DISTINGUISHED. — In the instant case whether appellee becomes indebted subject to garnishment is entirely contingent on appellant’s continuing to be alive each month when the annuity payment is due; because appellee’s contractual obligation to pay appellant is not triggered until a new month arrives and he is alive, the payment is contingent on his surviving; in Cannaday, there was no such contingency.

11. GARNISHMENT — MONTHLY ANNUITY PAYMENTS NOT SUBJECT TO GARNISHMENT UNTIL RIGHT TO PAYMENT ACCRUES EACH MONTH — GARNISHMENT OF FLOW OF MONTHLY PAYMENTS REVERSED. — Because the monthly annuity payments did not become subject to garnishment until right to payment accrued each month, garnishment of the flow of monthly payments from appellee was reversed; a writ of garnishment must be obtained for each monthly payment.

Appeal from Pulaski Circuit Court; Raymond C. Kilgore, Jr., Judge; affirmed in part; reversed in part.

Law Offices of Peter Miller, by: John M. Hardy, for appellant.

Wright, Lindsey Jennings, by: Judy Simmons Henry an Stephen R. Lancaster, for appellee.

JIM HANNAH, Justice.

Lyle B. Thompson appeals a decision of the Pulaski County Circuit Court allowing Bank of America to garnish payments Thompson receives from an annuity purchased for his benefit in settlement of a dispute concerning termination of trusts in the estate of N.B. Dalton. Thompson argues first that the trial

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court erred in allowing Bank of America to garnish $27,750 in annuity back payments held in-trust by Jefferson-Pilot Life Insurance Company. Under an annuity contract, Jefferson-Pilot is required to pay Thompson the sum of $750 per month for life. On September 16, 1999, Bank of America filed a writ of garnishment on the annuity payments. In response to service of the writ of garnishment, Jefferson-Pilot ceased making the monthly payments to Thompson and held the payments in-trust. Thompson filed a motion to quash the September 16, 1999, writ of garnishment on October 6, 1999, but never obtained a hearing on the motion. Almost three years later on October 4, 2002, Bank of America filed an additional writ of garnishment and only then was a hearing set on the issue of the propriety of garnishing the annuity payments. In those three years, a total of $27,750 in back payments accumulated. Thompson argues that the trial court erred in ordering garnishment of the back payments because at the time each monthly annuity payment was due and should have been paid, Bank of America had no valid writ of garnishment. Thompson argues second that the trial court erred in ordering Jefferson-Pilot to forward his future monthly annuity payments to Bank of America under garnishment until the debt was paid or Thompson died. Thompson asserts that his monthly annuity payments do not become subject to garnishment until his right to the payment accrues each month. He argues that Bank of America must seek a writ of garnishment for each monthly payment.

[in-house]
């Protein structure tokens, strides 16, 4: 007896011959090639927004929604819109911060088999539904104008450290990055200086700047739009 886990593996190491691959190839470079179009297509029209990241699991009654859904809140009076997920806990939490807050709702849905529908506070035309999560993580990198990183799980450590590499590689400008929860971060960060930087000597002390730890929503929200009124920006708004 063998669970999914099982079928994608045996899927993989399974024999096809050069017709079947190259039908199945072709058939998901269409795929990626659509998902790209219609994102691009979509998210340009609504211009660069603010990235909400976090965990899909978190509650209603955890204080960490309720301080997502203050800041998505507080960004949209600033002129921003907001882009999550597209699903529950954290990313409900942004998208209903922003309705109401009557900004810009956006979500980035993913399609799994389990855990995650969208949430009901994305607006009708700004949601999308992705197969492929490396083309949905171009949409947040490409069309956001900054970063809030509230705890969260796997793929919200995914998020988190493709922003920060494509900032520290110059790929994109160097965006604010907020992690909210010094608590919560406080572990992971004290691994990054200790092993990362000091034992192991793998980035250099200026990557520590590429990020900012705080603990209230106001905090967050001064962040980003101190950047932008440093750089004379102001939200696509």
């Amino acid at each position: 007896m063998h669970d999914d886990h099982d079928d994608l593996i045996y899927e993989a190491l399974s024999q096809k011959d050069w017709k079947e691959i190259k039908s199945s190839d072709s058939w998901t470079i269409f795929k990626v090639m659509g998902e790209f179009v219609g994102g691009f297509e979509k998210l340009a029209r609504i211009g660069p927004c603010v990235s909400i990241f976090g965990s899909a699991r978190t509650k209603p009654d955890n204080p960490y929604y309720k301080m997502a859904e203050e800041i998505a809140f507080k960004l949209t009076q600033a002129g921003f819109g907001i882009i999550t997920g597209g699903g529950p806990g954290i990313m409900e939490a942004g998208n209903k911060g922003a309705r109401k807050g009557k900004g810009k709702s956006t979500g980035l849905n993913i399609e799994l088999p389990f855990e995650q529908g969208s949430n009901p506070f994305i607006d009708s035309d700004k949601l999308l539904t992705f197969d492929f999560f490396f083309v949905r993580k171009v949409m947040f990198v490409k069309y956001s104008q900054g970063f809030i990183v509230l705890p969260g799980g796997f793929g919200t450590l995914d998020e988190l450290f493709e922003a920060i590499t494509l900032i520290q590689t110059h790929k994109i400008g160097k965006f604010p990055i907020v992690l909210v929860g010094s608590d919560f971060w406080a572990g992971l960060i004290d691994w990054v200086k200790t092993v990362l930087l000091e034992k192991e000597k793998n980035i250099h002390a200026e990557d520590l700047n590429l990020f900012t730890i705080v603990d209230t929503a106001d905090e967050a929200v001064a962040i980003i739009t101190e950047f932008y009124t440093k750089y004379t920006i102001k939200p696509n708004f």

Under the garnishment statutes, a writ of garnishment reaches all assets of the judgment debtor in the hands of the subject of the writ. When the October 4, 2002, writ of garnishment was issued, Jefferson-Pilot held $27,750 in back payments. Any claim that the individual payments owed between September, 1999, and October, 2002, were improperly held by Jefferson-Pilot is waived by a failure to seek a hearing on the motion to quash the September 16, 1999, writ of garnishment. Whether the prior writ of garnishment was valid is not controlling. The October 4, 2002, writ of garnishment reached the $27,750 held by Jefferson-Pilot on October 4, 2002, because that sum was then owed by Jefferson-Pilot to Thompson.

On the issue of garnishment of future monthly annuity payments, each monthly payment is not due under the contract until two conditions exist. The first condition is that the day on which the payment is due must arrive. The second condition is that on that day, Thompson must be alive. There is no presently